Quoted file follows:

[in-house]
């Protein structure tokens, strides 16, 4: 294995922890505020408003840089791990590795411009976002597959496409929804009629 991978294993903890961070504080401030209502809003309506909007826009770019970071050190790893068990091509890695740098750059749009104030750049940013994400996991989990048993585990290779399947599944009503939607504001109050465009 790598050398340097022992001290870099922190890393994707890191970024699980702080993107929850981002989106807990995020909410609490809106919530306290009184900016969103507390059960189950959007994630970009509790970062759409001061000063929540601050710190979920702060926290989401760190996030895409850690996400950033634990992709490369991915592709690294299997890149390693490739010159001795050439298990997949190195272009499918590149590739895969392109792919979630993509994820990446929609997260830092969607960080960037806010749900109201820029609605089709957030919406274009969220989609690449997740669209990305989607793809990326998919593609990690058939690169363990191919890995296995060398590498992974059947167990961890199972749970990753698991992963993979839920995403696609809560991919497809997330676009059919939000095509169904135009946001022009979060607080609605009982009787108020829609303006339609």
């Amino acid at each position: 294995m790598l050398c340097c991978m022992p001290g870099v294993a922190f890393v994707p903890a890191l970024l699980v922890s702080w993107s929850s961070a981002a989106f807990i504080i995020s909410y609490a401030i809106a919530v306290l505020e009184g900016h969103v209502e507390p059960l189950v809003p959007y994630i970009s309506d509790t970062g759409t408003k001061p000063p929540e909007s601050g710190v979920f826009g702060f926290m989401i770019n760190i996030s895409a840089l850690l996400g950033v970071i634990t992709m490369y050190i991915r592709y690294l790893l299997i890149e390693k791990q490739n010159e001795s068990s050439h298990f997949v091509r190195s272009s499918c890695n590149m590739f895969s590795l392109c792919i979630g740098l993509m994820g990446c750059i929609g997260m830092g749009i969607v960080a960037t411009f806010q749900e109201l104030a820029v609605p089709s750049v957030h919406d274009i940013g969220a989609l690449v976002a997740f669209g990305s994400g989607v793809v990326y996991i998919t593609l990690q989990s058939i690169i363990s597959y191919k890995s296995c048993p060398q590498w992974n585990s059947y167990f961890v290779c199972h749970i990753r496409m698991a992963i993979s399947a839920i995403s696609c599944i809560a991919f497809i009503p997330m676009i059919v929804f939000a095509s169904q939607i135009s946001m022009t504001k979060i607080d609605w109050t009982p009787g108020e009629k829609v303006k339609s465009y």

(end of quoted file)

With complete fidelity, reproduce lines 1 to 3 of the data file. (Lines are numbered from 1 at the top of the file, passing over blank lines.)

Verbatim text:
[in-house]
């Protein structure tokens, strides 16, 4: 294995922890505020408003840089791990590795411009976002597959496409929804009629 991978294993903890961070504080401030209502809003309506909007826009770019970071050190790893068990091509890695740098750059749009104030750049940013994400996991989990048993585990290779399947599944009503939607504001109050465009 790598050398340097022992001290870099922190890393994707890191970024699980702080993107929850981002989106807990995020909410609490809106919530306290009184900016969103507390059960189950959007994630970009509790970062759409001061000063929540601050710190979920702060926290989401760190996030895409850690996400950033634990992709490369991915592709690294299997890149390693490739010159001795050439298990997949190195272009499918590149590739895969392109792919979630993509994820990446929609997260830092969607960080960037806010749900109201820029609605089709957030919406274009969220989609690449997740669209990305989607793809990326998919593609990690058939690169363990191919890995296995060398590498992974059947167990961890199972749970990753698991992963993979839920995403696609809560991919497809997330676009059919939000095509169904135009946001022009979060607080609605009982009787108020829609303006339609």
């Amino acid at each position: 294995m790598l050398c340097c991978m022992p001290g870099v294993a922190f890393v994707p903890a890191l970024l699980v922890s702080w993107s929850s961070a981002a989106f807990i504080i995020s909410y609490a401030i809106a919530v306290l505020e009184g900016h969103v209502e507390p059960l189950v809003p959007y994630i970009s309506d509790t970062g759409t408003k001061p000063p929540e909007s601050g710190v979920f826009g702060f926290m989401i770019n760190i996030s895409a840089l850690l996400g950033v970071i634990t992709m490369y050190i991915r592709y690294l790893l299997i890149e390693k791990q490739n010159e001795s068990s050439h298990f997949v091509r190195s272009s499918c890695n590149m590739f895969s590795l392109c792919i979630g740098l993509m994820g990446c750059i929609g997260m830092g749009i969607v960080a960037t411009f806010q749900e109201l104030a820029v609605p089709s750049v957030h919406d274009i940013g969220a989609l690449v976002a997740f669209g990305s994400g989607v793809v990326y996991i998919t593609l990690q989990s058939i690169i363990s597959y191919k890995s296995c048993p060398q590498w992974n585990s059947y167990f961890v290779c199972h749970i990753r496409m698991a992963i993979s399947a839920i995403s696609c599944i809560a991919f497809i009503p997330m676009i059919v929804f939000a095509s169904q939607i135009s946001m022009t504001k979060i607080d609605w109050t009982p009787g108020e009629k829609v303006k339609s465009y």